Paul Risker reviews the ninth episode of Sons of Anarchy season 5….
A solemn family reunion and a plan that doesn’t come together…
In what was not an uncommon occurrence, the previous episode of Sons of Anarchy closed on a typically dramatic note, at least as far as the fortunes of Chibs and Gemma was concerned.
Chibs was left for dead at the side of the road by Frankie Diamonds. Meanwhile Jax offered Gemma an ultimatum to repair the ties with her family, whose pleas that she has gone cold turkey fell on deaf ears. Instead Jax plans to hold the automobile crash as leverage over her, turning her into a pawn to be used in his war with Clay. Jax needs proof that the Nomads were acting on his orders, and Jax instructs Gemma, “He’d do anything for you, let him in. Get his trust. I want you to be with him, sleep with him. Make him feel like a king. The dirty secrets will start to flow just like they always did.”
In response to her question of what would happen should she not, Jax with cold conviction tells her, “Then get used to living in a brothel, because hookers and bangers are going to be your only family.”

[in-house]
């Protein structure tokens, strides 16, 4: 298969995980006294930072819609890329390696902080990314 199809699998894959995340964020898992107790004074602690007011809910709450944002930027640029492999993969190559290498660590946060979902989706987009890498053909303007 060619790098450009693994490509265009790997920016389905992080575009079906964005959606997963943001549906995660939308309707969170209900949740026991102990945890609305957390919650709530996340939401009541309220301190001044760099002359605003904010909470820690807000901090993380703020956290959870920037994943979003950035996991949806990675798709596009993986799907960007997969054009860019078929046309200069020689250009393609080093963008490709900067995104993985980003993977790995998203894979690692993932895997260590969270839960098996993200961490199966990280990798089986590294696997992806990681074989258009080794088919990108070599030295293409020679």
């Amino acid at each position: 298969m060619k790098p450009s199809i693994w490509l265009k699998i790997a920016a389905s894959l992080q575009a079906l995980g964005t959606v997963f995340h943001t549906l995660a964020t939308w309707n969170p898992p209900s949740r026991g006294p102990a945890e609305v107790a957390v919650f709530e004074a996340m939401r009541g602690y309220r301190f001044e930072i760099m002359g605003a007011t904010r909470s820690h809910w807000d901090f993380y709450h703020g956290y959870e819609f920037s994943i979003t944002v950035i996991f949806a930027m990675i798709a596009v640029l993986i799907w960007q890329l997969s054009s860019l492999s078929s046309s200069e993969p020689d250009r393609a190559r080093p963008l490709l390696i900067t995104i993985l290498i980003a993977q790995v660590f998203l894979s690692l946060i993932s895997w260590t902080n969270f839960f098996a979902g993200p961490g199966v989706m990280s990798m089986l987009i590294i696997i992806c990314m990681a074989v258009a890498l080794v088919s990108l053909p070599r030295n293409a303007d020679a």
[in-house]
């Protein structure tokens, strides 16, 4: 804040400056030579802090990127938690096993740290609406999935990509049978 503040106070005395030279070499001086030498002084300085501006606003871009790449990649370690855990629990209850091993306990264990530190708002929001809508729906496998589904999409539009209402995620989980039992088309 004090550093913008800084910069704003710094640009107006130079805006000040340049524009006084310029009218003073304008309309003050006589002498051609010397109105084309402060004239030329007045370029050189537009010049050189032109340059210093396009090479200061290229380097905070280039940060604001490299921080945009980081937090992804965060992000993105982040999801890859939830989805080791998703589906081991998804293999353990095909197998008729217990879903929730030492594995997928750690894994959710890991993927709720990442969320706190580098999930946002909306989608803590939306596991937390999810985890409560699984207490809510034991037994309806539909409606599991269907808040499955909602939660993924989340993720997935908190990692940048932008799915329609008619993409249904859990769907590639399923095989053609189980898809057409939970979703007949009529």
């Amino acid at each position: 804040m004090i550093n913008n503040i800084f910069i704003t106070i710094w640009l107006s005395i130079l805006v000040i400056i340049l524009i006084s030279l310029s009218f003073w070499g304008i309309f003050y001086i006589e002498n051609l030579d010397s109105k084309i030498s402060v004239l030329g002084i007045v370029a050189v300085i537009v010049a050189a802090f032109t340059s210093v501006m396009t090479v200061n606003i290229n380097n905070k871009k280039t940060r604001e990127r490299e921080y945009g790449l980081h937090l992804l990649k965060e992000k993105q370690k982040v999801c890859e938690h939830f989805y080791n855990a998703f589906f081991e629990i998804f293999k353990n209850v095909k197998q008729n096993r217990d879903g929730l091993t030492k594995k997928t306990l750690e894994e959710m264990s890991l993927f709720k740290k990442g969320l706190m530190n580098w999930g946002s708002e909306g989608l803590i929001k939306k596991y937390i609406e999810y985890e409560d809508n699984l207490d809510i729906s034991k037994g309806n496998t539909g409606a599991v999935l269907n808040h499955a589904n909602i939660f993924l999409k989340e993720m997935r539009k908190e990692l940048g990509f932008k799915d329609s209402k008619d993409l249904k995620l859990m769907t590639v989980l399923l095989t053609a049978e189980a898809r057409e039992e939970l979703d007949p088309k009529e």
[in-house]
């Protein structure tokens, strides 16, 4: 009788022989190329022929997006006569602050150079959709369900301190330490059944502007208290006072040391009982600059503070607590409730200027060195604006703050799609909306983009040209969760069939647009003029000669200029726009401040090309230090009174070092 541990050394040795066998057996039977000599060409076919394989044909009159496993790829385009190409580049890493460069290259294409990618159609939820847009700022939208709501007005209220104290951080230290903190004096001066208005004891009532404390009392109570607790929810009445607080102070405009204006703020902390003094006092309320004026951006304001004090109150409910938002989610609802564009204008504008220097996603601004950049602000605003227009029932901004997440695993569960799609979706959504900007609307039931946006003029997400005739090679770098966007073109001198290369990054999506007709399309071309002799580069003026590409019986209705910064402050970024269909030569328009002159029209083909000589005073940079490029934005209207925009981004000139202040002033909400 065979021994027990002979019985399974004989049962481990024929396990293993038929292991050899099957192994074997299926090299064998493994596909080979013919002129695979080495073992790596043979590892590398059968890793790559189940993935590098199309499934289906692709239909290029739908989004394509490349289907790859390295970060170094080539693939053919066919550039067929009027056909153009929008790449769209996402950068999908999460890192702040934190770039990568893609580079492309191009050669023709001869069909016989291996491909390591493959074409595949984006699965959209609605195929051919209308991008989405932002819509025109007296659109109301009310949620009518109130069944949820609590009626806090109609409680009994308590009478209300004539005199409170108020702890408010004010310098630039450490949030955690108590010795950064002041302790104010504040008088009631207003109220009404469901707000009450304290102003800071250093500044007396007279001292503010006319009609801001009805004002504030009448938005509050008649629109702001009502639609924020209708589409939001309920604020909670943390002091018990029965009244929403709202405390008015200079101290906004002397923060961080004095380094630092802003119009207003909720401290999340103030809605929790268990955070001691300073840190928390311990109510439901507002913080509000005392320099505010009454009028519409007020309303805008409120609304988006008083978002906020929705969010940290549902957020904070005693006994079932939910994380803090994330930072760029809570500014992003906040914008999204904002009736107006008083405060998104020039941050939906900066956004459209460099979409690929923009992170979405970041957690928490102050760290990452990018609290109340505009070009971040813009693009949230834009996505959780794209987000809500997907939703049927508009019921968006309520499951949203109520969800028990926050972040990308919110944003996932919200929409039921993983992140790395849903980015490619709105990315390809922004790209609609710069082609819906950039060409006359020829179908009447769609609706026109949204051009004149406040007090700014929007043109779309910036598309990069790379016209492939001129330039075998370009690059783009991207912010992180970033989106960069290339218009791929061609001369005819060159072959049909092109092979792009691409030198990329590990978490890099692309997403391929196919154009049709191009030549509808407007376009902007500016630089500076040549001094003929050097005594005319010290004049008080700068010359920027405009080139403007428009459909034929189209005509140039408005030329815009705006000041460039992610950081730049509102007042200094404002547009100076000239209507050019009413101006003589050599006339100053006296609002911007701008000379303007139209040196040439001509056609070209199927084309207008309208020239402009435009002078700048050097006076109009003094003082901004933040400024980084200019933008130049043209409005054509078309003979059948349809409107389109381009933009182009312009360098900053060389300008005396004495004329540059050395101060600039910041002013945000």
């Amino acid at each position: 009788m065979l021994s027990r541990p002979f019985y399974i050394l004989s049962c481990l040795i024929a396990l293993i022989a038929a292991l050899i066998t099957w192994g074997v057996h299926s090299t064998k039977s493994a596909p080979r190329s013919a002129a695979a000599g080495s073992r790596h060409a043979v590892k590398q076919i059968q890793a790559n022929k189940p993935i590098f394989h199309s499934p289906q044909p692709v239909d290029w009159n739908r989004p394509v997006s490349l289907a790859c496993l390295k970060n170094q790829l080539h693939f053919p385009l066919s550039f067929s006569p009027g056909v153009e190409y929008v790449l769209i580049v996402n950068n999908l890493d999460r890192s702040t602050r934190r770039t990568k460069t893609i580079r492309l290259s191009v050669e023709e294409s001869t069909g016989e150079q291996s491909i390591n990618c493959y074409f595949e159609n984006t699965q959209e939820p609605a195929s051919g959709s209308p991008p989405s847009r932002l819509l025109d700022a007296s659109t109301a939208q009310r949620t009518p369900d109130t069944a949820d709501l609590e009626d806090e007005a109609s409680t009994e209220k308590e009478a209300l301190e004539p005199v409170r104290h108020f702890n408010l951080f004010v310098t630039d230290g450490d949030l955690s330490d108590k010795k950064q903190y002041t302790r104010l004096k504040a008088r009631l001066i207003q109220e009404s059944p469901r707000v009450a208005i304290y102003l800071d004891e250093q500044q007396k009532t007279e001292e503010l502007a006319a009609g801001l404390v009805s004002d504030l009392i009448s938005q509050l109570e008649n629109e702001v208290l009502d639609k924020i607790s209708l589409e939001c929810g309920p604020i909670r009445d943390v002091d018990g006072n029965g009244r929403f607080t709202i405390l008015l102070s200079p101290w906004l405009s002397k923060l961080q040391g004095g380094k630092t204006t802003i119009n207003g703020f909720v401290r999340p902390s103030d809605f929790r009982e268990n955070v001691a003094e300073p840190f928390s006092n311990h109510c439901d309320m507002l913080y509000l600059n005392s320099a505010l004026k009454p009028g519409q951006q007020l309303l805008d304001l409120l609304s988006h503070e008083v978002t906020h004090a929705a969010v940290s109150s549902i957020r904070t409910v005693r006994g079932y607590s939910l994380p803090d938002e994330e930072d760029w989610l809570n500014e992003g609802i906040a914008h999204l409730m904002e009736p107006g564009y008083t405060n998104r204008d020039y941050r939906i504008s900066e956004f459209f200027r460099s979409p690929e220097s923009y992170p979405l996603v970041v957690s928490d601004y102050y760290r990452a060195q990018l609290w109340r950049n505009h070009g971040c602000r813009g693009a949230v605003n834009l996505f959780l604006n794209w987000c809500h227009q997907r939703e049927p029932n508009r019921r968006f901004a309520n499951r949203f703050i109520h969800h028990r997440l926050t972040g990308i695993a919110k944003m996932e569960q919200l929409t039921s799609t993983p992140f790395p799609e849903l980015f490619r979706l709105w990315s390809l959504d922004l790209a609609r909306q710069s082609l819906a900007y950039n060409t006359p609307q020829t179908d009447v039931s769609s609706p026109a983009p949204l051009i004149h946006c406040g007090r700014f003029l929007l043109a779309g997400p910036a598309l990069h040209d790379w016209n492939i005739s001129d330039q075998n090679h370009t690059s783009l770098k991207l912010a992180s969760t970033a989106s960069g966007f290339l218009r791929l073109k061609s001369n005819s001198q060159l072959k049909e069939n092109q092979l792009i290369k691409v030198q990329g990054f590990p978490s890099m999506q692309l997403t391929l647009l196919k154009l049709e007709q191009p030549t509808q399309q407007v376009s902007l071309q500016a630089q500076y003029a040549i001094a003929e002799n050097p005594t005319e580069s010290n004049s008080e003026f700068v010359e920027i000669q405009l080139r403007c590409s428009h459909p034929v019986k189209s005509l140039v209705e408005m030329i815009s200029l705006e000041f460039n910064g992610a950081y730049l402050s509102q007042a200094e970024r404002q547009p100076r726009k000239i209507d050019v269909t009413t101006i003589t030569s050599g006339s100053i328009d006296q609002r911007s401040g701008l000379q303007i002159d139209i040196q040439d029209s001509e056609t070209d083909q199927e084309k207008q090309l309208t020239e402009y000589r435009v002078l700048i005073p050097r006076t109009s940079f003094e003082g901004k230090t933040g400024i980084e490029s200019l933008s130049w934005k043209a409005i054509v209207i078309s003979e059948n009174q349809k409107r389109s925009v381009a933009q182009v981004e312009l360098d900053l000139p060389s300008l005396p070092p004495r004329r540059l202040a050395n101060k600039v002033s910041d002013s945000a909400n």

Recap over; episode nine, “Andare Pescare” contradicts Jax’s warning. Nero and Gemma grow closer, taking Carla’s ashes to a graveyard where they break into a crypt. Nero in a moment of emotional intimacy opens up to her and expresses a deep rooted fear. “Please don’t let that ever be me”, he tells her.
They visit his son Lucius, and she shares with him the story of how her younger, eighteen year-old self first hooked up with SAMCRO. He even buys two love birds for her, and he even goes so far as to shrug off Jax’s warning from earlier in the season. As far as Nero’s concerned, he’s too old to be told who he can and cannot date. This is the episode where Nero finally commits to Gemma for the future, but SAMCRO and family politics complicate Gemma being able to reciprocate.